The Timber Packaging & Pallet Confederation (TIMCON) says it is pleased with increasingly widespread understanding of the effects of subsidising the biomass industry, as a result of more extensive media coverage of this issue.
The organisation, which represents UK packaging and pallet manufacturers, says its own efforts, and those of other timber-based industries, and a number of high-profile news stories, have led to growing consideration of the potential damage that artificial support for biomass projects can cause to both the UK economy and to the environment.
TIMCON President, John Dye, said: “The wood-based industries include many of UK’s most sustainable and environmentally friendly companies, and employ a substantial number of people – there are approximately 30,000 jobs provided by our sector alone. Together, we are channelling significant resources into ensuring that customers, politicians and even the general public understand the great benefits of using this material and negative impact of the current biomass system.
“In addition to this, a number of prominent events have given us a platform to highlight the advantages of wood and our concerns about biomass to a wide audience. These include the demonstration by workers at the Kronospan wooden panel factory concerned about biomass subsidies threatening their jobs at the end of last year, and early in 2011, the furore surrounding Government proposals to lease off publicly-owned forests, which had they been progressed could have seen forests felled for biomass projects.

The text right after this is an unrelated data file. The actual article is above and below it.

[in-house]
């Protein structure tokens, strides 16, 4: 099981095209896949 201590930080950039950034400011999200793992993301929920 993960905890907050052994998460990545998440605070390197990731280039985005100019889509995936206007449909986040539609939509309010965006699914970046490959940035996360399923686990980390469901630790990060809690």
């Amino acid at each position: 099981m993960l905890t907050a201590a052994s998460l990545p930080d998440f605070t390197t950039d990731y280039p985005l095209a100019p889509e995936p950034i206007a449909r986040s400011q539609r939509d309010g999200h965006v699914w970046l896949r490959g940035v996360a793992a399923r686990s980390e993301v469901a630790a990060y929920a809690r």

“On the face of it, subsidising biomass may appear to be good for the environment; however, the practice instead encourages the burning of solid, carbon-storing wood, which would have a much longer and beneficial lifespan being used in manufacture. By diverting essential supplies from manufacturing, subsidies also damage the economy, dramatically increasing the price of essential and environmentally friendly products such as timber pallets and packaging. We are alarmed to see predictions that if demand subsidised by the biomass industry grows to the size forecast, the price of timber could rise to more than double current levels in the near to medium term. This would clearly have the knock on effect of increasing prices of end products to customers.
“We are pleased that the timber industry is beginning to get the attention it deserves and key parties are beginning to grasp the realities of the biomass issue. The next step for us is to ensure that this understanding is backed up with positive action and a change in current policy.”
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